Greg sleeps in until quite late. He’s not always capable of getting up. I kind of take it as it comes.

I have to take comfort in the fact that we’re both still here. I can get a bit stressed and resentful sometimes. I wish that I had something for me. But I have to deal with the day in hand.

I usually get to bed between 9 and 10pm. But the time I go to sleep varies depending on how stressed I’m feeling. Sometimes I can lie awake until half five in the morning and by then it’s nearly time to get up!


In some ways, lockdown made it easier not having to get everybody out of the house in the morning. A routine set in, but we didn’t have to worry about getting dressed and out. That whole thing of trying to keep them happy…lockdown wasn’t so bad for the kids. I was running up and down the stairs trying to get Greg to eat and drink.

But Covid also put much more strain on me. It had a knock-on effect with regard to Greg’s care. All the responsibility fell to me.

Keeping on top of his medication, for example. For six months, I haven’t been able to get [one of his meds] that helps to make his heart work properly. His hospital appointments were cancelled. I had to adapt the house, making room for a little fridge upstairs in his room so Greg could get drinks easily.

Greg was very poorly from February. I suspect he had Covid-19. In July I had to take him to A&E. He had pneumonia and his organs were starting to shut down. I got him to hospital just in time.

When do you make time for yourself?

On Sundays I’ll have a bit of a lie in, it’s a little bit of time for me, but my life really revolves around home.

Recently I went down with sinusitis. We had to wing it. Greg had to take over. He just about managed to get the kids fed, but it wore him out. He couldn’t get them to school. I felt my brain was shutting down. It was terrifying not being [fully present] to make sure Greg and the kids were okay and that he wasn’t getting ill.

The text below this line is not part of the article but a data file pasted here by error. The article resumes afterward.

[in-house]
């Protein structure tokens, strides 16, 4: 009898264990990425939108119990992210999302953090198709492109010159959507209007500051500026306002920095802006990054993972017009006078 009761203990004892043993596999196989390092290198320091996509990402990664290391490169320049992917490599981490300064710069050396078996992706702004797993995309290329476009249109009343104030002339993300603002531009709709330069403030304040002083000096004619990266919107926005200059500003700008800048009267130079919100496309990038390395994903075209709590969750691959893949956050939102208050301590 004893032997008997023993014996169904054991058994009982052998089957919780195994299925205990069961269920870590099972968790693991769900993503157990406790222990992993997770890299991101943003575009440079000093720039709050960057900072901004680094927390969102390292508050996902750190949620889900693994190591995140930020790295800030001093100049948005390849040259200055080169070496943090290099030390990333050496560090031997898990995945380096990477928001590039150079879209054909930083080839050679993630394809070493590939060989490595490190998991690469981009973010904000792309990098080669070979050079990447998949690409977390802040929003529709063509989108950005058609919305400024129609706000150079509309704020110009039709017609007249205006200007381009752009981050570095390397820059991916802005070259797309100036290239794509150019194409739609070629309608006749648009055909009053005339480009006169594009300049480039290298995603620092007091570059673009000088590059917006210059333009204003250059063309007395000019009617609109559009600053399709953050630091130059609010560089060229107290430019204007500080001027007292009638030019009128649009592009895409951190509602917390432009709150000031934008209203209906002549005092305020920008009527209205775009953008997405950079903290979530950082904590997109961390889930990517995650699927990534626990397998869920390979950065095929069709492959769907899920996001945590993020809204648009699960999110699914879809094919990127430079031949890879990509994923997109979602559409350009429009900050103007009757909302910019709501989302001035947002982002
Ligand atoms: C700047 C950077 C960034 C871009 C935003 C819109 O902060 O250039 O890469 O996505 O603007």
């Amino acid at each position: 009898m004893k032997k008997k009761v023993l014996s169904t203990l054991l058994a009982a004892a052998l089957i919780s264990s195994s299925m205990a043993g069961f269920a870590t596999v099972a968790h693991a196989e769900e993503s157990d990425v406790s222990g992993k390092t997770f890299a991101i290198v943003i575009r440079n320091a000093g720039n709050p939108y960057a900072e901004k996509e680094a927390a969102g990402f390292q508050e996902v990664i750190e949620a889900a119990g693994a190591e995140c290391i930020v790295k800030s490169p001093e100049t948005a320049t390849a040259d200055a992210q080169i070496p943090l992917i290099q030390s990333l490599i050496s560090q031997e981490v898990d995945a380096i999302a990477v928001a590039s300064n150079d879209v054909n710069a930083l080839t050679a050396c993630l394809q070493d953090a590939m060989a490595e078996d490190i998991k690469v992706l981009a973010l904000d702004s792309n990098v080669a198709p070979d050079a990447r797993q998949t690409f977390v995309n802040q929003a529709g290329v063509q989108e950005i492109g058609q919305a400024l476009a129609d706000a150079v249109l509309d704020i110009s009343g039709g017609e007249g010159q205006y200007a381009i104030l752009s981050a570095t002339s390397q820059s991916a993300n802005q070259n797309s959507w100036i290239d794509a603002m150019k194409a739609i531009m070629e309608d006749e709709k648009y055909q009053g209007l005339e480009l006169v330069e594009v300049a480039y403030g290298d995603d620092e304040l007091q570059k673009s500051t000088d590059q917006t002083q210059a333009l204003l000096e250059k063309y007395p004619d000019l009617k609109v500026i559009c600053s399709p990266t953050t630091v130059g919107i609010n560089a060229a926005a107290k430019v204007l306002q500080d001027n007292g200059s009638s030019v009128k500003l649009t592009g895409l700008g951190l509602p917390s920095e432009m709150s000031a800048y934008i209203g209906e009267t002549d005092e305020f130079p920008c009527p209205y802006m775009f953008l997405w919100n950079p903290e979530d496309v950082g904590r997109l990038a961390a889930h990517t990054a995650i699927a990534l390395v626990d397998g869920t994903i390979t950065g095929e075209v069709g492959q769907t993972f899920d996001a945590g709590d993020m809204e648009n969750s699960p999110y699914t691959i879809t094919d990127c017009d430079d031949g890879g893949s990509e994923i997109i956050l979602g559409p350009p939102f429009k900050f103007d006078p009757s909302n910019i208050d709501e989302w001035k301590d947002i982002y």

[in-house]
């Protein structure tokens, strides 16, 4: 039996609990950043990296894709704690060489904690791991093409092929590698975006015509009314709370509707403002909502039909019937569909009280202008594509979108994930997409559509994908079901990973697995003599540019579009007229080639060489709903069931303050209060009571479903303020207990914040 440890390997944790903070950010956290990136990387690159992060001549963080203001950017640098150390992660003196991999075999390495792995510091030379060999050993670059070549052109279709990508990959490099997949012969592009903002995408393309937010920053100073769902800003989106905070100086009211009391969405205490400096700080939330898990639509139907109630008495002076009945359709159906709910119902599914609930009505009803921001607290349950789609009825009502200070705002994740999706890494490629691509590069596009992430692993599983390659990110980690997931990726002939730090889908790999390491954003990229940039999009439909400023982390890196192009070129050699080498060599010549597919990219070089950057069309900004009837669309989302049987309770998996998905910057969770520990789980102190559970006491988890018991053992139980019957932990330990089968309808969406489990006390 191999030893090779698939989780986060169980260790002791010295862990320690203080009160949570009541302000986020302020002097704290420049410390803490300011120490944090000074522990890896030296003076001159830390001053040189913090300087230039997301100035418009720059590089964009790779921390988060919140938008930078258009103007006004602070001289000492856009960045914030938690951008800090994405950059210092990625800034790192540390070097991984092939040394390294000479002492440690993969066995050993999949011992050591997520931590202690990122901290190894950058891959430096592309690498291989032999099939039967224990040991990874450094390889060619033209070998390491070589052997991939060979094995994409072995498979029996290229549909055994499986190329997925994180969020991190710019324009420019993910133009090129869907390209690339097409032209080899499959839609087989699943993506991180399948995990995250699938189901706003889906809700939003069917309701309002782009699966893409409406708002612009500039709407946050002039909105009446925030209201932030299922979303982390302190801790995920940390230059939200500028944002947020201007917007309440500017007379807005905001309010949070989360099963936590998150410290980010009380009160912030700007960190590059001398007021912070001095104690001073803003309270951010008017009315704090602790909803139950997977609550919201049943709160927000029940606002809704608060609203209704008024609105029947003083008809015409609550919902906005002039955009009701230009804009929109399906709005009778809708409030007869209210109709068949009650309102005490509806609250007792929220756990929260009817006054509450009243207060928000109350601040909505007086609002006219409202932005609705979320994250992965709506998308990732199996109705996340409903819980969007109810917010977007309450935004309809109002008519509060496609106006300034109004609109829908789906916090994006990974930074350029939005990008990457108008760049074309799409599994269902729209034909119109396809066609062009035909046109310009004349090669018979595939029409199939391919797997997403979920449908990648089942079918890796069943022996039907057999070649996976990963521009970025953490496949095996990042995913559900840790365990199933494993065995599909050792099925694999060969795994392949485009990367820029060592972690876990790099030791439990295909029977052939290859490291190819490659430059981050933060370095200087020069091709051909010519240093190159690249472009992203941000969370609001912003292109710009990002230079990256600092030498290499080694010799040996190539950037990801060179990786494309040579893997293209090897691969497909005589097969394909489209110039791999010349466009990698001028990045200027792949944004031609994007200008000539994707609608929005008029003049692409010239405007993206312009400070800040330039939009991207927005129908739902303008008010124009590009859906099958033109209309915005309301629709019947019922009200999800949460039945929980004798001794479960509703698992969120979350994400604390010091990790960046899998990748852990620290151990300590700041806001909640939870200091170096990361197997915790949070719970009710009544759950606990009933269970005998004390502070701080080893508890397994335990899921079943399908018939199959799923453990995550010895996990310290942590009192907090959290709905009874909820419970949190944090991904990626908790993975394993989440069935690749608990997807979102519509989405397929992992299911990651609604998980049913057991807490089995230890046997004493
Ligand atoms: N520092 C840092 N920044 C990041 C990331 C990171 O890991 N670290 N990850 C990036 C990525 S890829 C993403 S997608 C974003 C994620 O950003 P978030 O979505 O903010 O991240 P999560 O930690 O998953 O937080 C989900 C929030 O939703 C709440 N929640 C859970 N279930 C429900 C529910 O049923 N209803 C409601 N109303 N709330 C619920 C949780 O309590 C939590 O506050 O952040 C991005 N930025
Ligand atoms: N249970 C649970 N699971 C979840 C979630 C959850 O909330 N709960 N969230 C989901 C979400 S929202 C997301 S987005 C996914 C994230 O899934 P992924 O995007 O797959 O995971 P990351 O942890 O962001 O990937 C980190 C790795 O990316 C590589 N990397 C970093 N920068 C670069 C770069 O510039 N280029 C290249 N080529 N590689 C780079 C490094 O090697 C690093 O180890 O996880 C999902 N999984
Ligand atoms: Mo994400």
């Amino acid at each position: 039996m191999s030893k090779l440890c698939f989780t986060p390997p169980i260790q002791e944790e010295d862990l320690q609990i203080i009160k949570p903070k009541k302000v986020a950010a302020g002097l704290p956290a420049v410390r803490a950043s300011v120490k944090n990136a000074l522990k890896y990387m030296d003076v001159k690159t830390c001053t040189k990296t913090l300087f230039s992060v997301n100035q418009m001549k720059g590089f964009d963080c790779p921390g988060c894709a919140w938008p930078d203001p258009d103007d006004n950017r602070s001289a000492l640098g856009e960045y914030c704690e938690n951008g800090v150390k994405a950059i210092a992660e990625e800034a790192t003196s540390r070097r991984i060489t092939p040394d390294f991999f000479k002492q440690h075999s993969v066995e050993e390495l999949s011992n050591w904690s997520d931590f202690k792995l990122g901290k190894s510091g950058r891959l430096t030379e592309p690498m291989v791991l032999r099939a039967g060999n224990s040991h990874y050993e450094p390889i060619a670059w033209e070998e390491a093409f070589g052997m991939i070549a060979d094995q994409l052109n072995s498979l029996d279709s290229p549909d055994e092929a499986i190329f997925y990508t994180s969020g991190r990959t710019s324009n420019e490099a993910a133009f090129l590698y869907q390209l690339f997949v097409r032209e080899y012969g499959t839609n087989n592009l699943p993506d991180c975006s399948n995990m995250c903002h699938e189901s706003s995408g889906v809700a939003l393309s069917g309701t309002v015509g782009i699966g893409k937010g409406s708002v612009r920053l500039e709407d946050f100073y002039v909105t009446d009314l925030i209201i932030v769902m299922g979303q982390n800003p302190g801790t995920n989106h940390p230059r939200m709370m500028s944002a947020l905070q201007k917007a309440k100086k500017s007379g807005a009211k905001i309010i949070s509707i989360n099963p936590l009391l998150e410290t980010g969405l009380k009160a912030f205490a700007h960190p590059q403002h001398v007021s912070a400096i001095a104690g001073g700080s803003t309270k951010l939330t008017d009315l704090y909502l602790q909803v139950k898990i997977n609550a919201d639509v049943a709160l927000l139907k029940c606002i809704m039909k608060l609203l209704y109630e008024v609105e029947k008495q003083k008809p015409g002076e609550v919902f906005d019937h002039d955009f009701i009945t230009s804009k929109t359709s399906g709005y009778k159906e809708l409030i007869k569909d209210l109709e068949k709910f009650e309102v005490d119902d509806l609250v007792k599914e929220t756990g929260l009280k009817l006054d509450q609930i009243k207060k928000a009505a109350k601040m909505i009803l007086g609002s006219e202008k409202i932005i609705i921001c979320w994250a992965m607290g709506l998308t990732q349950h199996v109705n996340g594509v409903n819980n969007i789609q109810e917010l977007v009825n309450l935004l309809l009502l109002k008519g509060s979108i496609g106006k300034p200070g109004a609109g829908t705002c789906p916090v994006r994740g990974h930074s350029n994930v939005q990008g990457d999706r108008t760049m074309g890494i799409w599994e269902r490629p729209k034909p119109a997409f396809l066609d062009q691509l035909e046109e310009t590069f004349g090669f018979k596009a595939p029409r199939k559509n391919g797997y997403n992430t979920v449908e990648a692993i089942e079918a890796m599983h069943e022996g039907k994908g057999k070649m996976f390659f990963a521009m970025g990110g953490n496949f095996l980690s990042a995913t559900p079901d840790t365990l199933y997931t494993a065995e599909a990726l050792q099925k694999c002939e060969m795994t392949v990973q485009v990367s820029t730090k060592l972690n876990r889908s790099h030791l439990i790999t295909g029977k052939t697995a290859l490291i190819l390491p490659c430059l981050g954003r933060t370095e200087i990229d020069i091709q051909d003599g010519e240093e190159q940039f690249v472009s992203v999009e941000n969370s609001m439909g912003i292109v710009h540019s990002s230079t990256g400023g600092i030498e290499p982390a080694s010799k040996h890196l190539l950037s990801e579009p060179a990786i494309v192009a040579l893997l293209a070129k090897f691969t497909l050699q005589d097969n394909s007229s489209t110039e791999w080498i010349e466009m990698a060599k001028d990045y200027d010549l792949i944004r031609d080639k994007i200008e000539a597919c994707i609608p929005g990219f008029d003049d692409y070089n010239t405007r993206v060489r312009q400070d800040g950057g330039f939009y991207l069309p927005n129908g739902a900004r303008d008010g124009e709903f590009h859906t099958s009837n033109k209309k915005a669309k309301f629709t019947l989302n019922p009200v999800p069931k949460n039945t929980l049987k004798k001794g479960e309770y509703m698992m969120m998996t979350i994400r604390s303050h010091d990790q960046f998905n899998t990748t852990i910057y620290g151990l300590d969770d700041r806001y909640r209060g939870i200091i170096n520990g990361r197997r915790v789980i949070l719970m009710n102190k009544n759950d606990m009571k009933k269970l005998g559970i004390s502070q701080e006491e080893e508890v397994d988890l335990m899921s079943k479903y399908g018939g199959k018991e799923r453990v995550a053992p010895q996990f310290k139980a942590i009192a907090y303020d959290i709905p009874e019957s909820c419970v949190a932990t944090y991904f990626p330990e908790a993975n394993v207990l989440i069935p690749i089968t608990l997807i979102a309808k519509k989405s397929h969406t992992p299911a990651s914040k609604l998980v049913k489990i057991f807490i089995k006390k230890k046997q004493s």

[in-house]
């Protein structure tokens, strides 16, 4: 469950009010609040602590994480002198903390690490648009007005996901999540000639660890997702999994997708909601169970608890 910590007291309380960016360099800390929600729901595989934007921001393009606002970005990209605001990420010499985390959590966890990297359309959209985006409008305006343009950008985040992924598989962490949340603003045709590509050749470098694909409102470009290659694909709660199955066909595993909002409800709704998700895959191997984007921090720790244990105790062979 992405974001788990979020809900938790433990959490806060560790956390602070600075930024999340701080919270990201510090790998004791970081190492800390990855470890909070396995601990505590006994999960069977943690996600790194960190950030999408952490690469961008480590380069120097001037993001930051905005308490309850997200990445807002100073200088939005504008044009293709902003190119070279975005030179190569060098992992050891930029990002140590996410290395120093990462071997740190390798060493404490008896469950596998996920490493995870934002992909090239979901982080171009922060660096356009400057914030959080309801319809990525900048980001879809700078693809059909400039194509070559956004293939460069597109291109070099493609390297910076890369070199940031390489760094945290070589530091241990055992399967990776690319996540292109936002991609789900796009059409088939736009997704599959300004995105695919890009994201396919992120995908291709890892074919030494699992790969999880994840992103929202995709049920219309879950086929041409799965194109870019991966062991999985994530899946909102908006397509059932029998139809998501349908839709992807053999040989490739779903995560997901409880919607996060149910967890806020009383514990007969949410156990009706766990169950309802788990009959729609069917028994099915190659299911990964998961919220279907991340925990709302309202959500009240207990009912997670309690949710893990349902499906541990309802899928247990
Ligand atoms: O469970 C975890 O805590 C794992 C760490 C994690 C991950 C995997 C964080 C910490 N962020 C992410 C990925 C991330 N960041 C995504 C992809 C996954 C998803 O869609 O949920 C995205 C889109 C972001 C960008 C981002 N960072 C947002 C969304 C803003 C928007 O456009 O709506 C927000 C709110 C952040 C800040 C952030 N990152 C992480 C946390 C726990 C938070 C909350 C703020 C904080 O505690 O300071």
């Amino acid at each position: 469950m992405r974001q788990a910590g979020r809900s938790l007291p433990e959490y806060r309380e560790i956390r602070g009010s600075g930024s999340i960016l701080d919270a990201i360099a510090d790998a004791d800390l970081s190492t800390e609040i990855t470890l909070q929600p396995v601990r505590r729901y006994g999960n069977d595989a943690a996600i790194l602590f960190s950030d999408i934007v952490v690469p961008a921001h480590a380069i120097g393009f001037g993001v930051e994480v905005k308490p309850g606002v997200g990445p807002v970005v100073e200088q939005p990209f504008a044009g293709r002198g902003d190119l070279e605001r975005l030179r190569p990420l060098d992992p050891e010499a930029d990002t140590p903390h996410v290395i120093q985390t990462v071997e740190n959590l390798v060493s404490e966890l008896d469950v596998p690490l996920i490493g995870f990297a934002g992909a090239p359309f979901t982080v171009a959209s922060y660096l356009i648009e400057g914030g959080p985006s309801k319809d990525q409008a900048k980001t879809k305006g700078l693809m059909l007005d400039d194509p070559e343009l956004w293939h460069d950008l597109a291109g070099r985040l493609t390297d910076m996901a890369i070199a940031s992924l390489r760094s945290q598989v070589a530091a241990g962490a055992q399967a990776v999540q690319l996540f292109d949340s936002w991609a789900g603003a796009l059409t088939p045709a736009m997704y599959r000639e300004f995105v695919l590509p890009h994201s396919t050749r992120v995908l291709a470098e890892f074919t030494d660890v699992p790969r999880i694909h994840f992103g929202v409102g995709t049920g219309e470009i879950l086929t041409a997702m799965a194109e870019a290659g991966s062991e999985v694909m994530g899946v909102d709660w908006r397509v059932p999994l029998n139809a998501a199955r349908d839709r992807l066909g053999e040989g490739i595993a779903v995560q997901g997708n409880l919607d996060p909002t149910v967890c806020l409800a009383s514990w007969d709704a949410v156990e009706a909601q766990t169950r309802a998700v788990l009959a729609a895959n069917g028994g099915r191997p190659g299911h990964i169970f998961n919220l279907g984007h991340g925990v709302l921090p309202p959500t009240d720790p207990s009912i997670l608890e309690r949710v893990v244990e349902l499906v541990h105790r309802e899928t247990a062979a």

Did you ever imagine you’d be a carer?

Yes, eventually, but it’s happened a lot sooner than I’d figured. I thought I’d be in my late 60s and Greg would be in his 70s.

Life before caring

We were already carers for Greg’s mum, but not like this.

We used to have a mobile disco and my cleaning business. But that all stopped. It would be nice to get one of them back running again and have something for us. I had a medical discharge from the army. My own health was under control, but that all fell apart when Greg became so poorly.

When Greg became ill that set off all my own medical problems.


We spend it with family. It’s usually a big celebration with friends over. It’s looking quite different this year. I think it’s going to be a very quiet, minimal Christmas. Usually, I put by bits and pieces over the year and save up Tesco vouchers for Christmas food. But this year I’ve been using the vouchers through the pandemic so there’s nothing saved.

The kids really want a new Xbox. That’s pretty much the only present there’ll be getting. My three-year-old wants a doctor’s kit!

What about you?

No idea. A new coffee machine? A slow cooker perhaps. I don’t think about myself very much. I sometimes get my hair done. I used to read more. [pauses]

Maybe do something to take my mind away from things.

For Christmas I’d like to do something I’ve not done in a while. Sit out in the fresh air and paint a landscape.